Drinking Deeply

Sunday, March 05, 2006 at 4:07 PM

Lord's Day 4

Q. But doesn't God do us an injustice by requiring in the law what we are unable to do?
A. No. God created human beings with the ability to keep the law. They, however, tempted by the devil, in deliberate disobedience, robbed themselves and all their descendants of these gifts.

Q. Will God permit such disobedience and rebellion to go unpunished?
A. Certainly not. God is terribly angry about the sin we are born with as well as the sins we personally commit. As a just judge God punishes them now and in eternity. God has declared: "Cursed is everyone who does not observe and obey all the things written in the book of the law." 2

Q. But isn't God merciful?
A. God is indeed merciful but also just. Divine justice demands that sin, committed against God's supreme majesty, be punished with the supreme penalty eternal punishment of body and soul.


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Blogger Eric said...

One of the things that's always bugged me about this truth is that I don't believe (and I don't think you believe) God affirmatively created Adam and Eve and then let them procreate biologically and spiritually without further active intervention. This leads me to the following apparent problem: even if my first father and mother were able to do "the law" right out of the box, so to speak, I certainly was not born with that ability. So if God really created me, and not just the process by which I came to be, then God created me without the ability to do that which he requires of me. And I think it is plain that God really did create me personally, not just the process by which I was born. Do you have any thoughts on this issue? I have my own, but I'd like to hear yours.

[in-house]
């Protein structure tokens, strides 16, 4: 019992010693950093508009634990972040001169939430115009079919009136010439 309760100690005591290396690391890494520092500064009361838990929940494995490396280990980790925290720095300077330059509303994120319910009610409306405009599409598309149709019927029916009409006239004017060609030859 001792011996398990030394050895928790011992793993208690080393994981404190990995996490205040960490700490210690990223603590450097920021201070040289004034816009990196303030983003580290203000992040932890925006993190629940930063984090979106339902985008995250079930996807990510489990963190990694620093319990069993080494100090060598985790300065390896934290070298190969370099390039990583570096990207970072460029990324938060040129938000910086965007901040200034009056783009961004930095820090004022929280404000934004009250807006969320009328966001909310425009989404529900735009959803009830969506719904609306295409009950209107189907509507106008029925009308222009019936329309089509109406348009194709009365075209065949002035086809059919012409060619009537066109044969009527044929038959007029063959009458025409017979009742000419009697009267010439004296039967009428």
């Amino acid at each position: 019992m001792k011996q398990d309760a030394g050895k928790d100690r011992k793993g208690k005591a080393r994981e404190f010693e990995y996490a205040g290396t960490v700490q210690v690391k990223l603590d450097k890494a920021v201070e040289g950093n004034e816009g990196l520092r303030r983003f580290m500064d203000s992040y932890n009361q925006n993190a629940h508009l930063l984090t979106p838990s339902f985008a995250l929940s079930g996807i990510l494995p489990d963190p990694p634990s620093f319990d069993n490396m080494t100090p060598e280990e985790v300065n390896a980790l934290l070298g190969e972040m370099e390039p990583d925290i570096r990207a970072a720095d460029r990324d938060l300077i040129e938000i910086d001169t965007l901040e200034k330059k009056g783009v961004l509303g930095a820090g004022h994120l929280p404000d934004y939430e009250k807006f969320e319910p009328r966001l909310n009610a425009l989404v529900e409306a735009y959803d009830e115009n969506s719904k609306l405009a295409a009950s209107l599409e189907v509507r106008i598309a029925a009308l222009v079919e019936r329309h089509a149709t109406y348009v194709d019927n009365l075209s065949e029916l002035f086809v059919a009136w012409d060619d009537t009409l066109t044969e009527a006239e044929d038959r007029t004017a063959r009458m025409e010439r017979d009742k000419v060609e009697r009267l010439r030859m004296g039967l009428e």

Blogger mxu said...

I'm confused. Where is this an issue?

I affirm that due to the fall, I no longer have the moral ability in myself to obey God's Law. This cause effect relationship is (and must) be attributed to God, as I believe He is sovereign (and by sovereign, I mean active and willful control of every thought, action, molecule) in all things.  


Anonymous theocentric522 said...

your answer sounds like Eccles. 7:29. I affirm this with you. Yet, I don't affirm the philosophical assumption that moral ability is necessary for moral accountability. I'm pretty sure you don't mean this, but just thought I throw it out for clarity sake.

God can create vessels of wrath without the ability to become vessels of honor, and still, holds them accountable for their sins. God will have mercy on whom He will have mercy. I think I read that somewhere in the Bible. ;)  


Blogger Eric said...

Well, the problem you quoted is "doesn't God do us an injustice by requiring in the law what we are unable to do?" The quoted answer can be paraphrased as "No, because once upon a time we were able to do what the law requires." While I agree that once upon a time we were so able, we aren't any more (or any way we aren't born that way).

But suppose somebody were to say, "Yes yes yes, I know that two human beings were created with the ability to do what the law requires, but today's human beings are not. This isn't just a case of God's design gone wrong; it's a case of God deliberately designing the universe to screw human beings. Isn't that unjust?" This seems to me to be the more likely form for the question to take in real life, and it is no answer to the question in this form to say, "Well, Adam and Eve were created with the ability to keep the law, so it's not unjust." Theocentric gives two possible answers: you could attack the premise of the objection ("I just don't see how it's unjust for God to require you to do something you cannot nor ever will be able to do"), or you could simply defy the objection ("it might seem unjust, but who are you, O man, etc.?"). I can think of one other answer, but it's one that I think only an Arminian would see any sense in. I'm just curious if you can think of any others.  


Blogger mxu said...

Eric -

Yes, in this case I would agree with Theocentric's 2 responses, both of which I believe are biblical and explicit.

I cannot think of another biblical response. (and I see no need of one)  


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